On July 27, Senate Democrats introduced the Inflation Reduction Act of 2022, which contains provisions to counter inflation, lower prescription drug prices and health insurance costs, and address energy and climate change issues. Democrats estimate that the bill would generate $739 billion in revenue, invest $433 billion in spending, and reduce the Federal deficit by $300 billion. Congressional leaders plan to advance the bill via the budget reconciliation process, which requires 50 votes in the Senate and a simple majority in the House. The Senate is expected to hold a vote on the bill this week.
The Inflation Reduction Act of 2022 contains the following provisions:
- Affordable Care Act (ACA) premium tax credits: The bill extends the enhanced and expanded eligibility for ACA premium tax credits, enacted in the American Rescue Plan Act of 2021, for three additional years, from 2023-25
- Prescription drug pricing: The bill enables the Federal government to negotiate prices for some high-cost drugs covered under Medicare, requires drug companies to pay rebates if drug prices rise faster than inflation, and creates a $2,000 out-of-pocket cap for Part D beneficiaries, among other drug pricing provisions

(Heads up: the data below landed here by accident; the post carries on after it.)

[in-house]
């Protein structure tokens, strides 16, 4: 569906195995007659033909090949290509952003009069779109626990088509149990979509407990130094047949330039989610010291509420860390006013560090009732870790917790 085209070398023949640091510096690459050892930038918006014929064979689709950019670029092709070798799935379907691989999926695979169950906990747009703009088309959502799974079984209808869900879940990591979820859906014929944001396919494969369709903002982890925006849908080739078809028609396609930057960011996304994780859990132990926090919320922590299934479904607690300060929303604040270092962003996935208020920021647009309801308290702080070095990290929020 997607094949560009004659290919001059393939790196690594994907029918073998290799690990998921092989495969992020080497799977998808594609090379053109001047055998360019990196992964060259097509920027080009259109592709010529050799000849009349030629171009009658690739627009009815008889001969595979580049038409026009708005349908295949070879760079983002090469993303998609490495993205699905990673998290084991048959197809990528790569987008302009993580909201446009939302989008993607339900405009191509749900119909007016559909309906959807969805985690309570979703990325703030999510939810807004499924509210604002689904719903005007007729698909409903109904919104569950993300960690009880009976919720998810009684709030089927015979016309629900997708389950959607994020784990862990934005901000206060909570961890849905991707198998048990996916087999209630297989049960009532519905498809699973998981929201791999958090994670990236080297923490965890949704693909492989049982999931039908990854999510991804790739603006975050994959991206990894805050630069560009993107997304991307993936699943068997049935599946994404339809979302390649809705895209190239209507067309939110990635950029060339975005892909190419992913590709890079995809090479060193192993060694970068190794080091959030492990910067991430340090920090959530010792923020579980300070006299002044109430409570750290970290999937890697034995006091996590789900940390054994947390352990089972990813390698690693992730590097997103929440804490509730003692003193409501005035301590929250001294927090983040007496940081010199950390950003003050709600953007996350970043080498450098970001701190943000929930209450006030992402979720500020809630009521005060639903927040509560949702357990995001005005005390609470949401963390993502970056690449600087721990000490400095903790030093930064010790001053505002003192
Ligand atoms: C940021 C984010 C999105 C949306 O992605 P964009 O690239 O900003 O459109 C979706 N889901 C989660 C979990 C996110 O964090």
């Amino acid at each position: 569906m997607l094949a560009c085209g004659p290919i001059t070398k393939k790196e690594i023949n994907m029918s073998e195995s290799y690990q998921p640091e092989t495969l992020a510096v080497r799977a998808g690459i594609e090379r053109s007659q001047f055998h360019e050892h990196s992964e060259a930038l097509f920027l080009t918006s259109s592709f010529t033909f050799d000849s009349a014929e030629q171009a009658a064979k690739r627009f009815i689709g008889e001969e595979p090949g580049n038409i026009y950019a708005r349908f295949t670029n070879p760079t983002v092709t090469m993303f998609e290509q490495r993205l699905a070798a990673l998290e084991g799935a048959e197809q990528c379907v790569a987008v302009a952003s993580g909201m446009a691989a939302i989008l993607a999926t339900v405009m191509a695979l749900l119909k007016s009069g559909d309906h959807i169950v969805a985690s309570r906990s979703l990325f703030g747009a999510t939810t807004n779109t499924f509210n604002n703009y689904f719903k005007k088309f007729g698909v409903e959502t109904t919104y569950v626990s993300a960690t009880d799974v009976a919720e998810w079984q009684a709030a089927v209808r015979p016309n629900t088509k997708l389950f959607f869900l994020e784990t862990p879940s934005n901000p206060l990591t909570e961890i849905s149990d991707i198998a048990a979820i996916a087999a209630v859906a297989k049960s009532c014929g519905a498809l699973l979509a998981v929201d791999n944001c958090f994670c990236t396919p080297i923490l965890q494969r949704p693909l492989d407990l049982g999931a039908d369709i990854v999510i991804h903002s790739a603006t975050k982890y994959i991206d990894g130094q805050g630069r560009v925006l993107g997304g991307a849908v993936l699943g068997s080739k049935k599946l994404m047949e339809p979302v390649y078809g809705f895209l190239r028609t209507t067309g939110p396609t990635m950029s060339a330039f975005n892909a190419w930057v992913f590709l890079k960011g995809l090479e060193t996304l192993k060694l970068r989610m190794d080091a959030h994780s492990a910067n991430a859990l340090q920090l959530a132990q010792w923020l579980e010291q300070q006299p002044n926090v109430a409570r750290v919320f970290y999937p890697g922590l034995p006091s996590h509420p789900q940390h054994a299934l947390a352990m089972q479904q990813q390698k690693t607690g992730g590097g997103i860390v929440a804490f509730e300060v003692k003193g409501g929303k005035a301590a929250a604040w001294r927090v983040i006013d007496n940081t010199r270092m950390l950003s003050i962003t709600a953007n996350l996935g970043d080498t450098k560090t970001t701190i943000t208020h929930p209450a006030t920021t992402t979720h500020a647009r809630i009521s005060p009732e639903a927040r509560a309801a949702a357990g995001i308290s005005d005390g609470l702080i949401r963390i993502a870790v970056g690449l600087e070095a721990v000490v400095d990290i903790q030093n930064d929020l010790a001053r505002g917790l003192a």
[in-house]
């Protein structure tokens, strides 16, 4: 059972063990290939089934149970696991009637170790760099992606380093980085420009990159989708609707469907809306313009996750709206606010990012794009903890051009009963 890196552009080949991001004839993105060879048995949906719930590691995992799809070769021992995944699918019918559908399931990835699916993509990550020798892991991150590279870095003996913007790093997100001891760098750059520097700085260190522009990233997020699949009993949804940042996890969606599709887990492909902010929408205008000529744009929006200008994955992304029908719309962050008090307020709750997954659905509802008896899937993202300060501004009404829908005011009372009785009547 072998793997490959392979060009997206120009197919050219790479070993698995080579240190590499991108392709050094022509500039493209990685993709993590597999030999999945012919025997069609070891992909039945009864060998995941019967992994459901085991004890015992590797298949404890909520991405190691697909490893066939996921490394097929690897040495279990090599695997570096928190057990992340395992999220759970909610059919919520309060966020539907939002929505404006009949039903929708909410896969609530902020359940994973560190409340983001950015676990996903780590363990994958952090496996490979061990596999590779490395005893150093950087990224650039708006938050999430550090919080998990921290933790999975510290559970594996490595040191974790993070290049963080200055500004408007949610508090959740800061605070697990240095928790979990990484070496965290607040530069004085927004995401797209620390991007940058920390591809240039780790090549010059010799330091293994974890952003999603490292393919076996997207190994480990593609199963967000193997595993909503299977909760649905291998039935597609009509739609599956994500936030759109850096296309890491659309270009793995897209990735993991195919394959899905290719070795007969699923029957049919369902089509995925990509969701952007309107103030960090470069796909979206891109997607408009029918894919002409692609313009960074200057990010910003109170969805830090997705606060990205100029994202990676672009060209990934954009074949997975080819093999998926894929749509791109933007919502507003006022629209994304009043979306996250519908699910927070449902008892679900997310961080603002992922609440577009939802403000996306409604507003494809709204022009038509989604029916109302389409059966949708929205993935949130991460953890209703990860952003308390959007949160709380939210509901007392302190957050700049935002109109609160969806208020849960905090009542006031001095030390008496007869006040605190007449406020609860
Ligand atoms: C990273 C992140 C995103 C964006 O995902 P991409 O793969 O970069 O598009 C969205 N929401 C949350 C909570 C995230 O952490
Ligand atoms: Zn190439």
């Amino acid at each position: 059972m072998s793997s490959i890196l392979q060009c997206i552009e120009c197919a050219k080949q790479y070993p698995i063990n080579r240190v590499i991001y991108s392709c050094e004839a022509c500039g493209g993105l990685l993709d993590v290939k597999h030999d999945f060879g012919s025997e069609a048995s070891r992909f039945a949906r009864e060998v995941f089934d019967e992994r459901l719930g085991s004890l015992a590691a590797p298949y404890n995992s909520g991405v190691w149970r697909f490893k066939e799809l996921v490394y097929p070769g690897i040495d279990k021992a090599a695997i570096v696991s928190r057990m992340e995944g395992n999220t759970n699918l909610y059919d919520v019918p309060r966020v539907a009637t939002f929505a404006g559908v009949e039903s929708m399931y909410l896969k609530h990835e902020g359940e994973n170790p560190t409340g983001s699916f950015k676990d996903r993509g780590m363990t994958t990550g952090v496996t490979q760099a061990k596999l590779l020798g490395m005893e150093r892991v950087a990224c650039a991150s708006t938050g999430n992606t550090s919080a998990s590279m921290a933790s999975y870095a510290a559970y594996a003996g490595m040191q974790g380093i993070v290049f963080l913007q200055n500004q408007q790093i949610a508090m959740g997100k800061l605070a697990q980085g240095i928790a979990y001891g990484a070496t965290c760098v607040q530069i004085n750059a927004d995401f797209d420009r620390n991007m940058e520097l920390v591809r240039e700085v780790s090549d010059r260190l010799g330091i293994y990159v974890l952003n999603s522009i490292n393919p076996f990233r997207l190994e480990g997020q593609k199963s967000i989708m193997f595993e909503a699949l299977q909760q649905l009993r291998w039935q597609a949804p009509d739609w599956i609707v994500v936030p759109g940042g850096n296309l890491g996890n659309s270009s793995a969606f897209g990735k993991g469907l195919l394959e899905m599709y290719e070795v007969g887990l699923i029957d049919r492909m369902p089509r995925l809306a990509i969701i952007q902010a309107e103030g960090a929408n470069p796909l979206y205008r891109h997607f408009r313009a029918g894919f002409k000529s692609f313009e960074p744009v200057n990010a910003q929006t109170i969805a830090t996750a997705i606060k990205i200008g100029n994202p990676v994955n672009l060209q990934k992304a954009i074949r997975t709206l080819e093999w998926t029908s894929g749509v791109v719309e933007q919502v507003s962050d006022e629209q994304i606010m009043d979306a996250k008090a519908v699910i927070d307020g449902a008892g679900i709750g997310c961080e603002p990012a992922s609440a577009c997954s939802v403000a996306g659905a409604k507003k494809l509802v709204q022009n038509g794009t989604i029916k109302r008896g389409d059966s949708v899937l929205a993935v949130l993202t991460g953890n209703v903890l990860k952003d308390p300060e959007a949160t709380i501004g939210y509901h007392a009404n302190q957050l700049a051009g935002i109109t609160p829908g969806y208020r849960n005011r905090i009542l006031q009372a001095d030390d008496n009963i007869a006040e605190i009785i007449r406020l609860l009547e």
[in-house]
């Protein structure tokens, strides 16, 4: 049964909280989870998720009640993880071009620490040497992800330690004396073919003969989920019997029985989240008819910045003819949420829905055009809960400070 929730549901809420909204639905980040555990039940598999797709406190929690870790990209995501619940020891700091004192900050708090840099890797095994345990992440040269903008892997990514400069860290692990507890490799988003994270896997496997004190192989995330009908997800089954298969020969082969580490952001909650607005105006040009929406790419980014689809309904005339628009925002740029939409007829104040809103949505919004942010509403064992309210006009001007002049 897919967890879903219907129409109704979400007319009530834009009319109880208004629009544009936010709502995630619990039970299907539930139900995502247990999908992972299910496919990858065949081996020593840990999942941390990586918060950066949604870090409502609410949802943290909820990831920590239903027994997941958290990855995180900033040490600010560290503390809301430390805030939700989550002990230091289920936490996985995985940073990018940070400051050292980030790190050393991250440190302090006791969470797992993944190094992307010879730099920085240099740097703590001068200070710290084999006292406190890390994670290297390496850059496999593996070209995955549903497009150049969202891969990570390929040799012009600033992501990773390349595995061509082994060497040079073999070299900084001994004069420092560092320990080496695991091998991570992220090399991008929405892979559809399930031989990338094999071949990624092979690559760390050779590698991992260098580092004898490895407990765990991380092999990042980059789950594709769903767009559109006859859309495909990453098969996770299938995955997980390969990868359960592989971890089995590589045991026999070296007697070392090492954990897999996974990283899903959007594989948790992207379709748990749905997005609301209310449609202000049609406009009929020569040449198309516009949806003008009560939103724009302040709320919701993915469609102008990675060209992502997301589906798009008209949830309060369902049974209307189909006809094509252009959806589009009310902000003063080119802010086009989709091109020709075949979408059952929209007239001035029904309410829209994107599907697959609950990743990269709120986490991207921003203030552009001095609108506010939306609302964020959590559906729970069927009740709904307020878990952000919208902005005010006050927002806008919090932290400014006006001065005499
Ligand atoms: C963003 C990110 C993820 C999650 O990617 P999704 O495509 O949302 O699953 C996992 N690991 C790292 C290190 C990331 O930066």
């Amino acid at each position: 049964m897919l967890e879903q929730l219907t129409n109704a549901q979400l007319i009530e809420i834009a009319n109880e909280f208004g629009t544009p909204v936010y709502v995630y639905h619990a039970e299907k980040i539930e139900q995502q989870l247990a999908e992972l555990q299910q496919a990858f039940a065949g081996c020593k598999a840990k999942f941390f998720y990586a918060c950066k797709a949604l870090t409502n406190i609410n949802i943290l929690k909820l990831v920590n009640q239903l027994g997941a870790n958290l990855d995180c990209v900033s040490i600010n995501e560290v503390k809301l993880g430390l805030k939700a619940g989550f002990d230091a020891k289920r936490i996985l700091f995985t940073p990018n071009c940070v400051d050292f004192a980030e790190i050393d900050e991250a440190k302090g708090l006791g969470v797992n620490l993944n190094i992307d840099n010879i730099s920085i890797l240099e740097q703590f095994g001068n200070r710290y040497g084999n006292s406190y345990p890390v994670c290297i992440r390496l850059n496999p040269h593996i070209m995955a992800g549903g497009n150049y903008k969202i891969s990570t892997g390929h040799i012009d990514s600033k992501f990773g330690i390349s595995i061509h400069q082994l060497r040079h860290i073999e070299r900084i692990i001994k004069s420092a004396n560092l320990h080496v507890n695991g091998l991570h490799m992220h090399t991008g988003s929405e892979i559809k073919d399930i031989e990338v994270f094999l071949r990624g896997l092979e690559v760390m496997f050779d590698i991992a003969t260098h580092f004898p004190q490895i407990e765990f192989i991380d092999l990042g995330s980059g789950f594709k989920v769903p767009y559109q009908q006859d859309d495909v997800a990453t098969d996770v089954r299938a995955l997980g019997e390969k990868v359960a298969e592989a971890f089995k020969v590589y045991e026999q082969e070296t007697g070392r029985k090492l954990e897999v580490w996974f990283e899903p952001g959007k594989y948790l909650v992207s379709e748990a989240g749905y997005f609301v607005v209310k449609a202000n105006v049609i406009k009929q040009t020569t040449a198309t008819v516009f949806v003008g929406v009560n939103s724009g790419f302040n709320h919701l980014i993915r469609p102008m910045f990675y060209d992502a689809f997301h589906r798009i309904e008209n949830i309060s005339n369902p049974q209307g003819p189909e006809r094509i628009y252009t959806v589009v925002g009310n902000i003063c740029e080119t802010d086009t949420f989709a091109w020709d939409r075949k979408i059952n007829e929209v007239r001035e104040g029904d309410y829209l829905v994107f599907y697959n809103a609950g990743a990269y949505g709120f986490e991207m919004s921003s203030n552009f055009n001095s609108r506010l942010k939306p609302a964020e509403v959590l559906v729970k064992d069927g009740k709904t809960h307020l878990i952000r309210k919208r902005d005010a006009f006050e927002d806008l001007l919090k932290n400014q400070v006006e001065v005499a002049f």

- Taxes: The bill implements a 15% corporate minimum tax and strengthens Internal Revenue Service enforcement of the tax code
- Climate and energy security: The bill invests in programs to lower energy costs, increase cleaner production, and reduce carbon emissions
GNYHA supports the bill’s provisions that would lower health care costs for individuals and families. In coordination with 1199SEIU United Health Care Workers East, we strongly advocated for the extension of the enhanced ACA premium tax credits, which would prevent an increase in premiums and the number of uninsured individuals.
The Inflation Reduction Act of 2022 is a significantly scaled-down version of the Build Back Better Act that passed the House last November. Senate Majority Leader Chuck Schumer (D-NY) and Senator Joe Manchin (D-WV) have been the key negotiators in reconciliation negotiations. Senate passage of the Inflation Reduction Act of 2022 will require unanimous consensus among Democrats, leaving little room for error. If passed by the Senate, the House would need to reconvene during the August recess and hold a vote on the bill. Given Democrats’ narrow majorities and members’ ideological differences in both chambers, final passage of the bill remains extremely fluid.
Please see ML-49 for additional details about the Inflation Reduction Act of 2022.